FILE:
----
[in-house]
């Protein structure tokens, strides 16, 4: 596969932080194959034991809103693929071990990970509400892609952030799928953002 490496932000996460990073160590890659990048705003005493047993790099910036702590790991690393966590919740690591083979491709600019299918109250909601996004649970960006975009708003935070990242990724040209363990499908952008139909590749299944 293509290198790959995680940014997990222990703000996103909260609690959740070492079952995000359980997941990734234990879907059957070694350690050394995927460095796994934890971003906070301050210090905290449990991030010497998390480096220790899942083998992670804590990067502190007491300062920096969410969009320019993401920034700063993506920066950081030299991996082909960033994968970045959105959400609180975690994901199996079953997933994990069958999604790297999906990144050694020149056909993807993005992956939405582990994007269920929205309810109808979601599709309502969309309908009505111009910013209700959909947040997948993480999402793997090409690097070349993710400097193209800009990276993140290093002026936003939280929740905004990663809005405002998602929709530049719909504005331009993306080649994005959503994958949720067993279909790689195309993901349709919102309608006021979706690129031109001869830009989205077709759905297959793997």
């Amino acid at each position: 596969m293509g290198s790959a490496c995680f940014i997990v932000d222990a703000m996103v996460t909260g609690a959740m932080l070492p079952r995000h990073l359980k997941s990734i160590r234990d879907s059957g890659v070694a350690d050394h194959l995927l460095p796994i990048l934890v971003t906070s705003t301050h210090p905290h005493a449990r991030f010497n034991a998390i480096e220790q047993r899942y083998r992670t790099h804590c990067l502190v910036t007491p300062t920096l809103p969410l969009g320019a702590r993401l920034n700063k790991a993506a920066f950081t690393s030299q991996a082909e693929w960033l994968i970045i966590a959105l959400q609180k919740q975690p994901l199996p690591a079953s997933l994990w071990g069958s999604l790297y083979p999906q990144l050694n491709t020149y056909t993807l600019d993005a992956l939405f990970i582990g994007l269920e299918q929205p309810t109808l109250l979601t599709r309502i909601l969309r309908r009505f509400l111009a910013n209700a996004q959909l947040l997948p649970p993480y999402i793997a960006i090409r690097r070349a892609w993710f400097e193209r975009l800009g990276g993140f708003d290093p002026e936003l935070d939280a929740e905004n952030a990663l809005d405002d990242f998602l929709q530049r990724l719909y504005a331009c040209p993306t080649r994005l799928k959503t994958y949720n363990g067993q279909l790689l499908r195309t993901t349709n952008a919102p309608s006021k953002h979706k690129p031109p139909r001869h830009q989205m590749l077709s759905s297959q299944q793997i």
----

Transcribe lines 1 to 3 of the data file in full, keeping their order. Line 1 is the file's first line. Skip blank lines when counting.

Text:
[in-house]
């Protein structure tokens, strides 16, 4: 596969932080194959034991809103693929071990990970509400892609952030799928953002 490496932000996460990073160590890659990048705003005493047993790099910036702590790991690393966590919740690591083979491709600019299918109250909601996004649970960006975009708003935070990242990724040209363990499908952008139909590749299944 293509290198790959995680940014997990222990703000996103909260609690959740070492079952995000359980997941990734234990879907059957070694350690050394995927460095796994934890971003906070301050210090905290449990991030010497998390480096220790899942083998992670804590990067502190007491300062920096969410969009320019993401920034700063993506920066950081030299991996082909960033994968970045959105959400609180975690994901199996079953997933994990069958999604790297999906990144050694020149056909993807993005992956939405582990994007269920929205309810109808979601599709309502969309309908009505111009910013209700959909947040997948993480999402793997090409690097070349993710400097193209800009990276993140290093002026936003939280929740905004990663809005405002998602929709530049719909504005331009993306080649994005959503994958949720067993279909790689195309993901349709919102309608006021979706690129031109001869830009989205077709759905297959793997």
């Amino acid at each position: 596969m293509g290198s790959a490496c995680f940014i997990v932000d222990a703000m996103v996460t909260g609690a959740m932080l070492p079952r995000h990073l359980k997941s990734i160590r234990d879907s059957g890659v070694a350690d050394h194959l995927l460095p796994i990048l934890v971003t906070s705003t301050h210090p905290h005493a449990r991030f010497n034991a998390i480096e220790q047993r899942y083998r992670t790099h804590c990067l502190v910036t007491p300062t920096l809103p969410l969009g320019a702590r993401l920034n700063k790991a993506a920066f950081t690393s030299q991996a082909e693929w960033l994968i970045i966590a959105l959400q609180k919740q975690p994901l199996p690591a079953s997933l994990w071990g069958s999604l790297y083979p999906q990144l050694n491709t020149y056909t993807l600019d993005a992956l939405f990970i582990g994007l269920e299918q929205p309810t109808l109250l979601t599709r309502i909601l969309r309908r009505f509400l111009a910013n209700a996004q959909l947040l997948p649970p993480y999402i793997a960006i090409r690097r070349a892609w993710f400097e193209r975009l800009g990276g993140f708003d290093p002026e936003l935070d939280a929740e905004n952030a990663l809005d405002d990242f998602l929709q530049r990724l719909y504005a331009c040209p993306t080649r994005l799928k959503t994958y949720n363990g067993q279909l790689l499908r195309t993901t349709n952008a919102p309608s006021k953002h979706k690129p031109p139909r001869h830009q989205m590749l077709s759905s297959q299944q793997i």